Quatie Ross: First Lady of the Cherokee Nation. Dorothy Audrey Simpson, Ed. D.
Elizabeth Brown, “Quatie,” a full blood Cherokee of the Bird Clan, was born in 1791 in the southern Appalachian Mountains of what is now Tennessee. Quatie became a wife, a mother, a helper to her husband — John Ross, Chief of the Cherokees, and First Lady of the Cherokee Nation.
The Cherokee Nation of her time was the largest and most progressive of all the Native American tribes. The Cherokees had their own schools, their own postal system, and their own newspaper, The Cherokee Phoenix (established in 1828). They built Christian churches, schools and houses; planted fields and orchards, kept herds of beef cattle, manufactured cloth, built roads, and operated taverns and ferries. They had a system of laws which were enforced by peace officers and native courts. In 1828, the Cherokee Nation adopted a written constitution and established a government with a legislature, courts, and an executive branch.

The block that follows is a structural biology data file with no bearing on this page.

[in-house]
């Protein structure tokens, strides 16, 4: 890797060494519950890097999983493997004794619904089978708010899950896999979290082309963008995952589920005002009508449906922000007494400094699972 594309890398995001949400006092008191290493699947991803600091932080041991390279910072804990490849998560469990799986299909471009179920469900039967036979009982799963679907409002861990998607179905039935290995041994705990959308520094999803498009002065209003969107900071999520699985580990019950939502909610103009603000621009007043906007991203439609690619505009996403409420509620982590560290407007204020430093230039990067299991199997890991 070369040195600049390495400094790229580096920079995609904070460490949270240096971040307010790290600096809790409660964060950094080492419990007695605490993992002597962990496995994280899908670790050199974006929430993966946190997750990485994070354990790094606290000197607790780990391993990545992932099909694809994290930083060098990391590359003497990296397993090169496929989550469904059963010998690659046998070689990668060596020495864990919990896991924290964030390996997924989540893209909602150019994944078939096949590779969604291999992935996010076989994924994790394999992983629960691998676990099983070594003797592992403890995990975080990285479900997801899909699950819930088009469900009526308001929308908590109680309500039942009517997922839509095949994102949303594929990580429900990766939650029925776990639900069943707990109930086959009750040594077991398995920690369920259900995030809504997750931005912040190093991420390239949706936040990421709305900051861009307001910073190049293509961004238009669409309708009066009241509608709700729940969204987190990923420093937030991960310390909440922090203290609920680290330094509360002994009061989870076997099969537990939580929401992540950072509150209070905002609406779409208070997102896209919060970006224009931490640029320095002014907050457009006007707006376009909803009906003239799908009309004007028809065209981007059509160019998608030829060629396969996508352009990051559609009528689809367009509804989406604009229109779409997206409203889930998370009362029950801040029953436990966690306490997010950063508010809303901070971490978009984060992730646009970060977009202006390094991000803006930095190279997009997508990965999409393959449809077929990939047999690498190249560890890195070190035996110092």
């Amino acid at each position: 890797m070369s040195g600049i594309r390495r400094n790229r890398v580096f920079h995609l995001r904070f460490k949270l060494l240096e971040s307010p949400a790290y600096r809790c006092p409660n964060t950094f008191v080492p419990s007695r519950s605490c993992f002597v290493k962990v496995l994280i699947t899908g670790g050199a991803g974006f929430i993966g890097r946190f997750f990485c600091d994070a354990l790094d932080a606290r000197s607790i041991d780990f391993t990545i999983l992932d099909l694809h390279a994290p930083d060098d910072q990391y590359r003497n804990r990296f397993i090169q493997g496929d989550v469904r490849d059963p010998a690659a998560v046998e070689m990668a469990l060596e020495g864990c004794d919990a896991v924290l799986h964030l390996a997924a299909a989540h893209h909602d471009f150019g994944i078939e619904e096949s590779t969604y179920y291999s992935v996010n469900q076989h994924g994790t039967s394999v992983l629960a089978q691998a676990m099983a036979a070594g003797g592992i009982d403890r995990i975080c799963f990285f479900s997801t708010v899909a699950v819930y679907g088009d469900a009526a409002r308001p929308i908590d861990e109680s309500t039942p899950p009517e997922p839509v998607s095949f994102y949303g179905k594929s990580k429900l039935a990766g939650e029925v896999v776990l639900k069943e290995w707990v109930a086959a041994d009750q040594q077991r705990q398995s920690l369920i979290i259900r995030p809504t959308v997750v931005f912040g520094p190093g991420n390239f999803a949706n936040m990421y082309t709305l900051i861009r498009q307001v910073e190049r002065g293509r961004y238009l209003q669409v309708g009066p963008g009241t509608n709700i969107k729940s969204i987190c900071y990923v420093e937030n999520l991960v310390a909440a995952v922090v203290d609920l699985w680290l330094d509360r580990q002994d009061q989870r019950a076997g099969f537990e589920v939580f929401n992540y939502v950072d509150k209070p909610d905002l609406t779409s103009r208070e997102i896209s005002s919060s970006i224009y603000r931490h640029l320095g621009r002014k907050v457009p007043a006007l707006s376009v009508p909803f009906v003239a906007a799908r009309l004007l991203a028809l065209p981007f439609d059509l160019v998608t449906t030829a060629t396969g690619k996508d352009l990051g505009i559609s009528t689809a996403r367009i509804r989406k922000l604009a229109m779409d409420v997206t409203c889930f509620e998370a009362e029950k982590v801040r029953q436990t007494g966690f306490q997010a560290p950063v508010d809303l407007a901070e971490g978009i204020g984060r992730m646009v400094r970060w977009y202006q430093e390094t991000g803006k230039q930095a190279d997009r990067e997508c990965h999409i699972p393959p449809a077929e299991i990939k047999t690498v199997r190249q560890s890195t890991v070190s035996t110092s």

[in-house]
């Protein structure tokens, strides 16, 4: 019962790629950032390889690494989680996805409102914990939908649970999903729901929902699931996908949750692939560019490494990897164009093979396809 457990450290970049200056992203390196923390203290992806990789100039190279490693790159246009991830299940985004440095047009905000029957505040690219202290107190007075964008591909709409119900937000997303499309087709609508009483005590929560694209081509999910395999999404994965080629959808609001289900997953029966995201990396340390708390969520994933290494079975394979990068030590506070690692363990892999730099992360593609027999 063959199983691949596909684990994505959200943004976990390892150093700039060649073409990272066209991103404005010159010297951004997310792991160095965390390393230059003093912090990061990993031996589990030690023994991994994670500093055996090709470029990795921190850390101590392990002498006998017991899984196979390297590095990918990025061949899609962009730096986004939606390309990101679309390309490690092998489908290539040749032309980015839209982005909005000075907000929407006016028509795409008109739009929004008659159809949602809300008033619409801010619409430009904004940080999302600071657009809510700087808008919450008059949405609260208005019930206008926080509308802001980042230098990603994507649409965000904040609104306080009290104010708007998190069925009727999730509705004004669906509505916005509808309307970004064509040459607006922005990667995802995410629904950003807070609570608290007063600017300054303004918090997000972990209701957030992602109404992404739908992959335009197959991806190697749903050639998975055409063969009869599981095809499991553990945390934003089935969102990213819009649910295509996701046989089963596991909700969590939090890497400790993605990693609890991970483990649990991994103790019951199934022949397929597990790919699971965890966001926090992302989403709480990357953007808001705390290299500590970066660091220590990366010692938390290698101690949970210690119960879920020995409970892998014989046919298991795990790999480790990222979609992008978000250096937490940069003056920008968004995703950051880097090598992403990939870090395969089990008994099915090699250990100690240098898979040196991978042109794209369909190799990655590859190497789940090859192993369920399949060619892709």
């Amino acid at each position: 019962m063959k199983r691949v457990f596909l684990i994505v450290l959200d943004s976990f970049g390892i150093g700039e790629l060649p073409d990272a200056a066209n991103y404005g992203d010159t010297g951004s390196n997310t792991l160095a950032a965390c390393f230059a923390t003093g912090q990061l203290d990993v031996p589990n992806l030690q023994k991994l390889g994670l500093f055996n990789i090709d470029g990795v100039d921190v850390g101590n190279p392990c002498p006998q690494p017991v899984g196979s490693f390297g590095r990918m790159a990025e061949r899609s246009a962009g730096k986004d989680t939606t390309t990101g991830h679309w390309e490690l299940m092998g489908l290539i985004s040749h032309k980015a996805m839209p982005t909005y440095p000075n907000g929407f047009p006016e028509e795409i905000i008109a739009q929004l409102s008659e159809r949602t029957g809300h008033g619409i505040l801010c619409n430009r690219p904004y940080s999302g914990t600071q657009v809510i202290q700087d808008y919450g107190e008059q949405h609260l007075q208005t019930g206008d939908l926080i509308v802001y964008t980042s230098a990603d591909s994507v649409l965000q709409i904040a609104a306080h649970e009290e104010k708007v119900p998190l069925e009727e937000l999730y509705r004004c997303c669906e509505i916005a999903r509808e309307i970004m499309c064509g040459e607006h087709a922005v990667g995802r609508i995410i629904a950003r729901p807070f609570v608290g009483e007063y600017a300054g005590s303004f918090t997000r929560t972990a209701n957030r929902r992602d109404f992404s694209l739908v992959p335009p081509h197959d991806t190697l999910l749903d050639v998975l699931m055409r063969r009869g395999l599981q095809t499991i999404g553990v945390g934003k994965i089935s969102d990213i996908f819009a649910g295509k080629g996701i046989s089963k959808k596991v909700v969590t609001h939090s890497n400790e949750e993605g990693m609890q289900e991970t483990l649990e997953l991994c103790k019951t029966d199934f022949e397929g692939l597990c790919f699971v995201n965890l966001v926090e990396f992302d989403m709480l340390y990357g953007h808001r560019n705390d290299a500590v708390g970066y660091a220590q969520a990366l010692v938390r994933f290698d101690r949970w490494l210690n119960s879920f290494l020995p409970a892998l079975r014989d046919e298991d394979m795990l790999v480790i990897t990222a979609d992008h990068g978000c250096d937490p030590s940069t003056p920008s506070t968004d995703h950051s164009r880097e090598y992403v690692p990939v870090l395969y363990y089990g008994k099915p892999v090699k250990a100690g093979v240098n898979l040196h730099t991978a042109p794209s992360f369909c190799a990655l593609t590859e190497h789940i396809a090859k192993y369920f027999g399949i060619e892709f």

Quatie was born in a world where the Cherokee culture and the white culture met and lived in peace together for a time. Unfortunately, the new-comers lusted for the Cherokee’s land, which caused the peace between the two cultures to be short lived.
Chapters include: Growing Up in the Land of “The Real People;” The Story of Quatie’s People; Losses; Wife of a Chief; Chief John Ross, “The Indian Prince;” The “First Lady” of the Cherokees; Peaceful Protests; “The Place Where They Cried;” A Mother’s Love; A Soldier’s Midnight Vigil; and, A New Hope. An appendix and a bibliography add to the value of this work.
2017, 6x9, paper, 90 pp. 101-S5781 - $15.99